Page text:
The European Commission published this Friday a restricted version of the contract signed with the AstraZeneca laboratory for the advance purchase of vaccines against covid-19, to show that the company is in breach of the agreement.
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The EU and the laboratory have been in controversy since last Saturday over the delays announced in the delivery of vaccines. The advance purchase contract is for up to 400 million doses and the delays are due to problems at a plant located in the block.
However, the European Commission requires AstraZeneca to comply with the signed commitments, using the two plants that the pharmaceutical company has in the United Kingdom.
With the publication of the document, in which some confidential parts are not visible, Eric Mamer, the spokesman for the Commission, said that it is shown that the contract includes the AstraZeneca factories in the United Kingdom and that “these will contribute to the effort (.. .) to deliver doses to the European Union “(EU).
The disclosure was agreed with the pharmaceutical company itself, which, for its part, tries to prove that the reasons for the delays in deliveries are provided for in the agreement.
“Brussels demanded that the pharmaceutical company divert part of the production on British soil to cover the demand on the continent, but the company has defended at all times that London signed its contract two months before and should receive the entire amount committed”, which then I would give it priority, according to the newspaper The country.
On the other hand, Mamer said that the disclosure of the contract would prove that AstraZeneca was committed to a clear delivery schedule and not simply to make “the best efforts” to fulfill the EU contract, as the head of the laboratory had indicated.
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AstraZeneca is committed to making all reasonable efforts to develop the capacity to produce 300 million doses of the vaccine.
The text does confirm that AstraZeneca committed to making those efforts to achieve production and distribution goals, but the EU alleges that this legal expression refers to a time when it was not yet certain to reach an effective vaccine against covid-19 .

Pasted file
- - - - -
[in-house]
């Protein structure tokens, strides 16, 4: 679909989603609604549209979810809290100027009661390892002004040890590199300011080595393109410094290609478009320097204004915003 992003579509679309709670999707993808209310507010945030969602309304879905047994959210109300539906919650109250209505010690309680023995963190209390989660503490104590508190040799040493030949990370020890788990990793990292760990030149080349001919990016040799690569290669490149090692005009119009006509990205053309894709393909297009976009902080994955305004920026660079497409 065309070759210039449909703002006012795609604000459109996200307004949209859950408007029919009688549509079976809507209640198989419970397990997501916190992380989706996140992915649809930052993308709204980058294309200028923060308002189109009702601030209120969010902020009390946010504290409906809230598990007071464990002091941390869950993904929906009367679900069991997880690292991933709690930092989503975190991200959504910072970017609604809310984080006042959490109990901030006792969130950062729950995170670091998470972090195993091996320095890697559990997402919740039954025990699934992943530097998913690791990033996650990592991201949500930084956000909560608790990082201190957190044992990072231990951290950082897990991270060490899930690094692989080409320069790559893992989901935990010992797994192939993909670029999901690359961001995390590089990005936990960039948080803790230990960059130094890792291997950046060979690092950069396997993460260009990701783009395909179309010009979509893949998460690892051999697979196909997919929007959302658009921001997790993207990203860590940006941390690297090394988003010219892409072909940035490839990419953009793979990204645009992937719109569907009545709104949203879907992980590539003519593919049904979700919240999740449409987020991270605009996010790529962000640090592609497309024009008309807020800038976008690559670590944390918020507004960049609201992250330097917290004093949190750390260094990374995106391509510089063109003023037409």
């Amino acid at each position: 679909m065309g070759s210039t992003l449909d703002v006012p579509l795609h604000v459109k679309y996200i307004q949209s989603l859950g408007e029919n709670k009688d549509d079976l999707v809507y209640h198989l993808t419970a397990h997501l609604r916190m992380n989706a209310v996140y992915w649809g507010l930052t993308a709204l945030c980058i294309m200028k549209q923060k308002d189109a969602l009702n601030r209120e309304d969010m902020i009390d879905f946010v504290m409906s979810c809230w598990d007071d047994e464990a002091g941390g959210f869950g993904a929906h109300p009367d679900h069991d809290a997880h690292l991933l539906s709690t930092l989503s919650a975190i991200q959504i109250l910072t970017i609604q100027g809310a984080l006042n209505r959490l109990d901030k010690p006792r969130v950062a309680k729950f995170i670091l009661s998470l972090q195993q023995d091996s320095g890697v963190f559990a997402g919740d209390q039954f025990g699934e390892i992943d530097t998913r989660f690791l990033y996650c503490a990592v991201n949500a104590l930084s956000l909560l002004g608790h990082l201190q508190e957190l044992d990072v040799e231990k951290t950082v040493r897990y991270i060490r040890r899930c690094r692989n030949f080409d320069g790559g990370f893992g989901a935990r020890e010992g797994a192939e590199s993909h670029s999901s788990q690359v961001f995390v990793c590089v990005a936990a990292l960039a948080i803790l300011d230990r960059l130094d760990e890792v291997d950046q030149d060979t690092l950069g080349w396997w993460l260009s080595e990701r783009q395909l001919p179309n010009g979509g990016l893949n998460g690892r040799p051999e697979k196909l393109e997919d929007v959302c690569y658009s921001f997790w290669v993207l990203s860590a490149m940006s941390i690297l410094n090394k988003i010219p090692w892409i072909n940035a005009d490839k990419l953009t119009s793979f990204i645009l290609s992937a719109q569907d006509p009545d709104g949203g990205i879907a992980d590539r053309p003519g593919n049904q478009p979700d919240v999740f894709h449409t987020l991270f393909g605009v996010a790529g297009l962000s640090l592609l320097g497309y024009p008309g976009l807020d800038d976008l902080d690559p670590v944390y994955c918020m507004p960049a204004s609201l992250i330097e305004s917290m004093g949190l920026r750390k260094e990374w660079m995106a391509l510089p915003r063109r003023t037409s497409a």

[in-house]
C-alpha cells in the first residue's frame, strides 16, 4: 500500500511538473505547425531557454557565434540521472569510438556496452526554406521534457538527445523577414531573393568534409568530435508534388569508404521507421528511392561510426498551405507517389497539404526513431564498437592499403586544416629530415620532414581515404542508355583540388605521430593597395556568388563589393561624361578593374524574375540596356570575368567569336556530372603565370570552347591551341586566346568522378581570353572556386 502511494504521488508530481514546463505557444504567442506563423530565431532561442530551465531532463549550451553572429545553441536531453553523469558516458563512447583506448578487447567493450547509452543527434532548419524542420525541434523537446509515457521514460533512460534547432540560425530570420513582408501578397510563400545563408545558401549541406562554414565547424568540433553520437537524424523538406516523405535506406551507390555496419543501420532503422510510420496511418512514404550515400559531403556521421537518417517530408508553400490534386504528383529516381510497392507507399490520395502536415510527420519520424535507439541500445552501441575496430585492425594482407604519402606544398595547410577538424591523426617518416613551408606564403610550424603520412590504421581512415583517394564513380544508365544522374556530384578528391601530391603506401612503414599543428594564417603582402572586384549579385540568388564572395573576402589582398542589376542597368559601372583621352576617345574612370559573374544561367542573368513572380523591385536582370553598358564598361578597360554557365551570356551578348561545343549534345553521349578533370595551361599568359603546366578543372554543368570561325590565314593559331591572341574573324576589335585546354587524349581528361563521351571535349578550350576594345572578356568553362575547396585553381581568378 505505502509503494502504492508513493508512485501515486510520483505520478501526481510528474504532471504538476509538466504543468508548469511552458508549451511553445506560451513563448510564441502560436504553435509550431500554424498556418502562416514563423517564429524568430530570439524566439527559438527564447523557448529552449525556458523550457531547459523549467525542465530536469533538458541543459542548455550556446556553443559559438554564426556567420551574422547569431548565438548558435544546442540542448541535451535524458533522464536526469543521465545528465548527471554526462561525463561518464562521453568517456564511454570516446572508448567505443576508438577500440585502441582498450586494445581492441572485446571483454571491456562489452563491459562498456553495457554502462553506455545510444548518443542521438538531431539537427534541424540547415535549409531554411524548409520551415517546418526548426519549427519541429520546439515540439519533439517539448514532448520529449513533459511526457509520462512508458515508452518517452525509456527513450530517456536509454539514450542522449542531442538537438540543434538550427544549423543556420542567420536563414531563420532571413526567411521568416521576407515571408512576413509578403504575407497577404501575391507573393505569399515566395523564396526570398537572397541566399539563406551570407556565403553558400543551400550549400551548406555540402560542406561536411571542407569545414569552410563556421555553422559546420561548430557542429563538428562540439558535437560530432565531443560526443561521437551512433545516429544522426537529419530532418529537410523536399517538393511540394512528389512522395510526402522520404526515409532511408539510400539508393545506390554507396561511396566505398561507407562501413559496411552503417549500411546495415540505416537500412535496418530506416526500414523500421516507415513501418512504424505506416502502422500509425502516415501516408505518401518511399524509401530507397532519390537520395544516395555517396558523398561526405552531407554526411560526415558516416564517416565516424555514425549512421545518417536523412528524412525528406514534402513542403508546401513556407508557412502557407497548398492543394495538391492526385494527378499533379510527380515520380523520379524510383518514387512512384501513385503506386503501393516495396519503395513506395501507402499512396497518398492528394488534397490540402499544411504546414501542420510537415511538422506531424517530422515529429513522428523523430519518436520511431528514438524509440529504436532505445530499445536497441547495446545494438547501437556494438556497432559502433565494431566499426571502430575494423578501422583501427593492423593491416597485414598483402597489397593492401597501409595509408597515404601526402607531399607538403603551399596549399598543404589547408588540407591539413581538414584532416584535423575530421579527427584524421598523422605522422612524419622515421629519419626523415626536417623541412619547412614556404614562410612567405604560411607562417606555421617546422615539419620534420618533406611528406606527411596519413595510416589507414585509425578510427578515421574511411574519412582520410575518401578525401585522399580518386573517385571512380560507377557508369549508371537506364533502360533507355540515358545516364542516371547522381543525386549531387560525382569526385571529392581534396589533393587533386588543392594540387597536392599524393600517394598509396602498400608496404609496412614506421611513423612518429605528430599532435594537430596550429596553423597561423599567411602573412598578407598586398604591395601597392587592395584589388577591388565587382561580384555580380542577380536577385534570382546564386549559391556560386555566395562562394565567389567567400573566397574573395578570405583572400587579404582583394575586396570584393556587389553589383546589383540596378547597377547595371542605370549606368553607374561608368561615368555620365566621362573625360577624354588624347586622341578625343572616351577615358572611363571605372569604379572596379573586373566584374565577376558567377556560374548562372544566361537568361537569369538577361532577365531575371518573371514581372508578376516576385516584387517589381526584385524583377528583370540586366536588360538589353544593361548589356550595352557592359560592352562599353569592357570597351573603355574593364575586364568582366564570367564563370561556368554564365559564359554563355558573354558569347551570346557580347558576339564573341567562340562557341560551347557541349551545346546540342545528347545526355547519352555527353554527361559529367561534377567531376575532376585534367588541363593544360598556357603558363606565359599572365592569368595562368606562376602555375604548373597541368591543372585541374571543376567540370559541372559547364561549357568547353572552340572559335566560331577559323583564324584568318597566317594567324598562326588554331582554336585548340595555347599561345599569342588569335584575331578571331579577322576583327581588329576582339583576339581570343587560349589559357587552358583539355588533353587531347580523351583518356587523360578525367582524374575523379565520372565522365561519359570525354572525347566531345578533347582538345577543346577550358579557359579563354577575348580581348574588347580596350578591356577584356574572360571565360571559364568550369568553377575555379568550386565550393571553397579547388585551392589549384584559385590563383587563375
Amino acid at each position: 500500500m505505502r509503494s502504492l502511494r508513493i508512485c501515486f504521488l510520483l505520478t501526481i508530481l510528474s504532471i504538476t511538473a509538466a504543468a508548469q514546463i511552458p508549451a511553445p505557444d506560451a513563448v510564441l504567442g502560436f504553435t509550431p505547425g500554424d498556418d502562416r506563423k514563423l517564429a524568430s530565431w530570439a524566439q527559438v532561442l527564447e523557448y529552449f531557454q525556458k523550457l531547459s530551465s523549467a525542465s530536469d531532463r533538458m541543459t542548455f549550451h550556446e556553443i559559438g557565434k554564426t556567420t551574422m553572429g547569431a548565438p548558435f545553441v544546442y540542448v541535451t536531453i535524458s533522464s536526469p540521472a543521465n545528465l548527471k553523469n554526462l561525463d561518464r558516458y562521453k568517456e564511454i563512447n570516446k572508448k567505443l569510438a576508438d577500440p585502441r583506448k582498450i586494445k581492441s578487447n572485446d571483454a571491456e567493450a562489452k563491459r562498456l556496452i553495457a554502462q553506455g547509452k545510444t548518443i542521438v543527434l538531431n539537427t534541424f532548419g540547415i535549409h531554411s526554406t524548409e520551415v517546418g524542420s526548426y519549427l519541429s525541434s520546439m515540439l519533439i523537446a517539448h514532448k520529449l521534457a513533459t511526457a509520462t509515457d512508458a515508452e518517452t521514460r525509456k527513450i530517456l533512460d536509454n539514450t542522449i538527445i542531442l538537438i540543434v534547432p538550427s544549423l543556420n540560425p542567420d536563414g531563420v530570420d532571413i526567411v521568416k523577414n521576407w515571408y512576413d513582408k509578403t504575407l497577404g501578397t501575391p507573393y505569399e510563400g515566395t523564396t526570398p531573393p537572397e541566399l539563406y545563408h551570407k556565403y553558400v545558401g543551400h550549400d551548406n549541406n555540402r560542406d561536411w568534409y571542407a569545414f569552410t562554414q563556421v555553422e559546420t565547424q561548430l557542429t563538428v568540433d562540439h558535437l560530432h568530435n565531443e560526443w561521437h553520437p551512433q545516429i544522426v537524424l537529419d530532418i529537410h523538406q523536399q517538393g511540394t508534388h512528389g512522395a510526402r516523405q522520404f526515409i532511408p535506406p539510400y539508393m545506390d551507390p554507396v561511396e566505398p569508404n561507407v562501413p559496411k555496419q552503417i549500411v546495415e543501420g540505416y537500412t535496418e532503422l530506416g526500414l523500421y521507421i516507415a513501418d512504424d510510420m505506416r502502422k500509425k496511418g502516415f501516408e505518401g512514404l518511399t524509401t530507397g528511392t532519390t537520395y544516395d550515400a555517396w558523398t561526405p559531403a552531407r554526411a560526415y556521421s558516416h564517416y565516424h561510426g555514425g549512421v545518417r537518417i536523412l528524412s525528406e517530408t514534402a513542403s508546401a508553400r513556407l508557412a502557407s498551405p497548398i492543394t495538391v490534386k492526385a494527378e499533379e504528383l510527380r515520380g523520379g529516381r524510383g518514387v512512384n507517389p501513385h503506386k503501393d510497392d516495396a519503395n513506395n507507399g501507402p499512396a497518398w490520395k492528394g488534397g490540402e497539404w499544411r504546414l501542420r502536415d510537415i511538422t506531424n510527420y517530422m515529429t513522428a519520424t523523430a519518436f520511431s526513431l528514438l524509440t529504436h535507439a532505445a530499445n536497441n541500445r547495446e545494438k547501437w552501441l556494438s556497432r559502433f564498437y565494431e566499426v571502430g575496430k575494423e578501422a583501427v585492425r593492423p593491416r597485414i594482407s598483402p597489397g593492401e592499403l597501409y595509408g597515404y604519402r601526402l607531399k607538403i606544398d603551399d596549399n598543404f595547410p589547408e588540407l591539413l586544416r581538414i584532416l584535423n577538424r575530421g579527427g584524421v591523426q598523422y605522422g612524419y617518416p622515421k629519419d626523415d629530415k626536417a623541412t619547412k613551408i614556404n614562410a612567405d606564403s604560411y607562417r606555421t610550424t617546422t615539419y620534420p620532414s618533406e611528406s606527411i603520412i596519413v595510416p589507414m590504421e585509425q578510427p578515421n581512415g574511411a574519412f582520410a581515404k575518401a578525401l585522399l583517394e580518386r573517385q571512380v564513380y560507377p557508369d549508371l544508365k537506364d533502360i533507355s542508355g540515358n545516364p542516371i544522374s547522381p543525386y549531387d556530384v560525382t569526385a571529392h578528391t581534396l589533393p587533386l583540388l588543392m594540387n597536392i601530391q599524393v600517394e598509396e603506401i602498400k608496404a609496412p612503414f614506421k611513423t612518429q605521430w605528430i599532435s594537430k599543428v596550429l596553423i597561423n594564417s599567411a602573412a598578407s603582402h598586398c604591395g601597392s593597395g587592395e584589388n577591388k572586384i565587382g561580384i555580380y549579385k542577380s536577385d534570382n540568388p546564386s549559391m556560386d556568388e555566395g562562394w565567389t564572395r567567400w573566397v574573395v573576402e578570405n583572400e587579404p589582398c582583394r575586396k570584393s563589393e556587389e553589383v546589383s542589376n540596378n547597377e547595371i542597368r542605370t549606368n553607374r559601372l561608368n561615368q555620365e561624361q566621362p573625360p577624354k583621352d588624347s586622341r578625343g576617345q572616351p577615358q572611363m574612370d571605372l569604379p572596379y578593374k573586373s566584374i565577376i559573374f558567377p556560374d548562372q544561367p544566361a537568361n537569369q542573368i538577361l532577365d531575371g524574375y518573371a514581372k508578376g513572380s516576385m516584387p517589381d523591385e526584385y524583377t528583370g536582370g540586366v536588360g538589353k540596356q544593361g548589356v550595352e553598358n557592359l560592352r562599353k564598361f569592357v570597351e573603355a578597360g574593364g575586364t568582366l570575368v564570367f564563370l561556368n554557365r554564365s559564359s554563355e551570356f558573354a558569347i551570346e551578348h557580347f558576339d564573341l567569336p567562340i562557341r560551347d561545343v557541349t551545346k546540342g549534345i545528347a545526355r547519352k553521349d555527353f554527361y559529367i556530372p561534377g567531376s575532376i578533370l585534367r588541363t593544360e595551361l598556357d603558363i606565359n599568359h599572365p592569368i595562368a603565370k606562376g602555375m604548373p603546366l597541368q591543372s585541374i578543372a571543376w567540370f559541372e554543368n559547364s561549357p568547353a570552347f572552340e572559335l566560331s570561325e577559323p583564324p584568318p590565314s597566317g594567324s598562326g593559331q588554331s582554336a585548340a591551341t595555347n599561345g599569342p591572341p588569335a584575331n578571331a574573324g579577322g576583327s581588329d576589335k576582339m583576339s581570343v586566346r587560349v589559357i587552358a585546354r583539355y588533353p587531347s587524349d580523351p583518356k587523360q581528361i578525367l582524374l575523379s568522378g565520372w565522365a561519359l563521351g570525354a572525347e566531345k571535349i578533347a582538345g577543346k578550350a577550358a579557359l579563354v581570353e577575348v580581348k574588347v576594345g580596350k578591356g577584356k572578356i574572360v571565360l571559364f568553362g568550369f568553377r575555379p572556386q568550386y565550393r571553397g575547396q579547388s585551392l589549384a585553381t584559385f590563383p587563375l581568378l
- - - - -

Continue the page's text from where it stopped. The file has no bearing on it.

“AstraZeneca is committed to making all reasonable efforts to develop the capacity to produce 300 million doses of the vaccine, without profit or loss,” states the contract, which mentions the EU’s option to order an additional 100 million doses.
Thus, the president of the Commission, Ursula Von der Leyen, said this Friday that the idea of doing the maximum was applied “when there was still no certainty that a vaccine would be developed. That point has passed. The vaccine is there (.. .) and there are extremely precise quantities of deliveries in the contract. “
Von der Leyen also previously announced the publication of the document. “We want to publish it today (Friday), we are in discussions with the company about parts of the contract that should remain hidden,” the official told German radio Deutschlandfunk.
AstraZeneca has committed to delivering two million doses per week in the UK, and we don’t expect that to change
For his part, the general director of AstraZeneca, Pascal Soriot, offered an interview on Tuesday and in it made statements that in the opinion of the EU advanced towards the disclosure of central aspects of the contract.
The European Medicines Agency (EMA) should announce this Friday its position on the authorization of the use of the vaccine developed by AstraZeneca with the University of Oxford.
The vaccine had already been the subject of a controversy after information was released in Germany about the advisability of not using it in people over 65 years of age, although the same vaccine has already been applied for weeks in the United Kingdom to people in that age group. age.
For his part, British Prime Minister Boris Johnson has already announced that he does not expect changes to AstraZeneca’s local vaccine delivery programs. “AstraZeneca has committed to delivering 2 million doses per week in the UK, and we don’t expect that to change,” Johnson said.